The Massachusetts Miracle was a period of economic growth in Massachusetts during most of the 1980s. Before then, the state had been hit hard by deindustrialization and resulting unemployment. During the Miracle, the unemployment rate fell from more than 12% in 1975 to less than 3%, which was accompanied by tax reductions and a drastic increase in personal income.
The growth was heavily centered in financial services and high-tech industry (often driven by technology out of Harvard University and MIT), and within Boston and in its suburbs along Route 128. The expansion of the high tech industry along Route 128 has led to the name of the road being used as a nickname for the regional tech economy, much like Silicon Valley.
The early 1990s recession
In the early 1990s, Massachusetts, like most of the Northeast, was much more severely affected by the early 1990s recession than the country as a whole, with the unemployment rate nearly reaching 9% by the summer of 1992. However, Massachusetts recovered from the recession faster than the rest of the Northeast, helped by the nationwide tech boom of the 1990s, and by the end of the decade the unemployment rate once again fell below 3%.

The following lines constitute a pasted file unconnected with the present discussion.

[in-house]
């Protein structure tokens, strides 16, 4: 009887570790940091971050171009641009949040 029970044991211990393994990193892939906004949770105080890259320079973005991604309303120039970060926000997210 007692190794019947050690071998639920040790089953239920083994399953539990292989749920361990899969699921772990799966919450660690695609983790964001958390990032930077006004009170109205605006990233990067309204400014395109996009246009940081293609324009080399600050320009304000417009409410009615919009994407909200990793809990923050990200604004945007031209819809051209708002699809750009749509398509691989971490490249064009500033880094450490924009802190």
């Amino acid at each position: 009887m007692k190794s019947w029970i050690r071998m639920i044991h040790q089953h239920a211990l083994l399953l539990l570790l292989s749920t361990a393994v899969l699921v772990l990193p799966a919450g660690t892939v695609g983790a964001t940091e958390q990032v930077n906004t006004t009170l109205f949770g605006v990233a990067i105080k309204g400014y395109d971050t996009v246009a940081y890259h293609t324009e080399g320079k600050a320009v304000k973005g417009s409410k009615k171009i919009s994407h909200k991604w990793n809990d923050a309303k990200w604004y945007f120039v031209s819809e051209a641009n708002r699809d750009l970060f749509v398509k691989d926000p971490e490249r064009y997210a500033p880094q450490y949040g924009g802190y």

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- "Technically, It's Still Route 128", route128history.org
- "Silicon Valley and Route 128: The Camelots of Economic Development". Journal of Applied Research in Economic Development. C2ER. 10. May 2013. Retrieved March 4, 2017.
- Judge, Paul (August 13, 1997). "Boston's Route 128: Complementing Silicon Valley". Business Week. Archived from the original on December 7, 2011. Retrieved April 14, 2012.
- "Route 128: Birthplace of the Digital Age" Archived 2013-06-28 at archive.today, July 6, 2010, http://bizcloudnetwork.com Archived 2013-05-09 at archive.today
- Lentz, Philip (August 23, 1988). "Dukakis Had Help With `Massachusetts Miracle`". Chicago Tribune. Retrieved September 07, 2014.